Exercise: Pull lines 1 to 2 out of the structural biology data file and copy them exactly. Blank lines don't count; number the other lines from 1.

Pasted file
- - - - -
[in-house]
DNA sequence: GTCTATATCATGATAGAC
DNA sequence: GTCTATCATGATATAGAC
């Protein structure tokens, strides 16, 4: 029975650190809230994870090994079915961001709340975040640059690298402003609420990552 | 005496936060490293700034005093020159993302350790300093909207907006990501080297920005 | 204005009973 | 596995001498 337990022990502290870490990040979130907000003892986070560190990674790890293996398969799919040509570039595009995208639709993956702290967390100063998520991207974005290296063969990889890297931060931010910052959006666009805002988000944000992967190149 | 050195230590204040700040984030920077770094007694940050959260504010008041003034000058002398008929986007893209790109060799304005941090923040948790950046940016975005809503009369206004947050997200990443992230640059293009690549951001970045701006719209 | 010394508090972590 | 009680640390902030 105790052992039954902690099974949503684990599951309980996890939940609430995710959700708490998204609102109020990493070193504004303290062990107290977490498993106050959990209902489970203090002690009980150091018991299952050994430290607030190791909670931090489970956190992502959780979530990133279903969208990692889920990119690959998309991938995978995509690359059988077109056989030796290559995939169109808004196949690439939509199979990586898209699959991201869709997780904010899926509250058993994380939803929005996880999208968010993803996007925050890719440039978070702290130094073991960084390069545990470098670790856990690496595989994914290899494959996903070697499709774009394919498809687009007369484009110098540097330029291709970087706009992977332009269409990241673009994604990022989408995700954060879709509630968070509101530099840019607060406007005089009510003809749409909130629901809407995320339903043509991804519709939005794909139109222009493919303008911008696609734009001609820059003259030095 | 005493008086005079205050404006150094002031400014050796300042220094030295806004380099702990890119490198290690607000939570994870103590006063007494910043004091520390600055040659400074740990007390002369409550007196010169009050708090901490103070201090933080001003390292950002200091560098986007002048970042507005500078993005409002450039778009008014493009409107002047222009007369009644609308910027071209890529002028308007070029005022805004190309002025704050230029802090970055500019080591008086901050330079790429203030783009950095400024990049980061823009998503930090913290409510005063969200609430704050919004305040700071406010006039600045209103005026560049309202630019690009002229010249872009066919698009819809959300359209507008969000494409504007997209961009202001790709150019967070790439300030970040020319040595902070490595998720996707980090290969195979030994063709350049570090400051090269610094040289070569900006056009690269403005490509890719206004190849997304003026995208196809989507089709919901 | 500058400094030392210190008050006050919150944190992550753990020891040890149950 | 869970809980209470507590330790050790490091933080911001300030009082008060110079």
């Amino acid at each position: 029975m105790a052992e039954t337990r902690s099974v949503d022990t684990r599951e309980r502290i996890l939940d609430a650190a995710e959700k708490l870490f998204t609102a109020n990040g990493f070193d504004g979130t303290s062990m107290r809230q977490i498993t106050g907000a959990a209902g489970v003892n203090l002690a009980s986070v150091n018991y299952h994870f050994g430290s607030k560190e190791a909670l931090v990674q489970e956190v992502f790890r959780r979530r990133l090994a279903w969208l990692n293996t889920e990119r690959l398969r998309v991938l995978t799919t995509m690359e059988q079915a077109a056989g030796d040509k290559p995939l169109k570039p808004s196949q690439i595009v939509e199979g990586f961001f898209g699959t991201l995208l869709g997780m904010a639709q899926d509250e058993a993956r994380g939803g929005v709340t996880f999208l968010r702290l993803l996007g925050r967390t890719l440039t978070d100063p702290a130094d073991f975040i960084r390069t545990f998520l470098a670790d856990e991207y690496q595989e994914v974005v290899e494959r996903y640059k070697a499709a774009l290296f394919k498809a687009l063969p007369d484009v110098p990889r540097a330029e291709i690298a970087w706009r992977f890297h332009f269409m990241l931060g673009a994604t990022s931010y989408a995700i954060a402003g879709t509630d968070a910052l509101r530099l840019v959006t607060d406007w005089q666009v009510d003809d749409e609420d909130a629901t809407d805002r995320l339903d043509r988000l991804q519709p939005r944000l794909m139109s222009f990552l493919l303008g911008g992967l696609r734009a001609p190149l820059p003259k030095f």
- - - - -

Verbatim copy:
[in-house]
DNA sequence: GTCTATATCATGATAGAC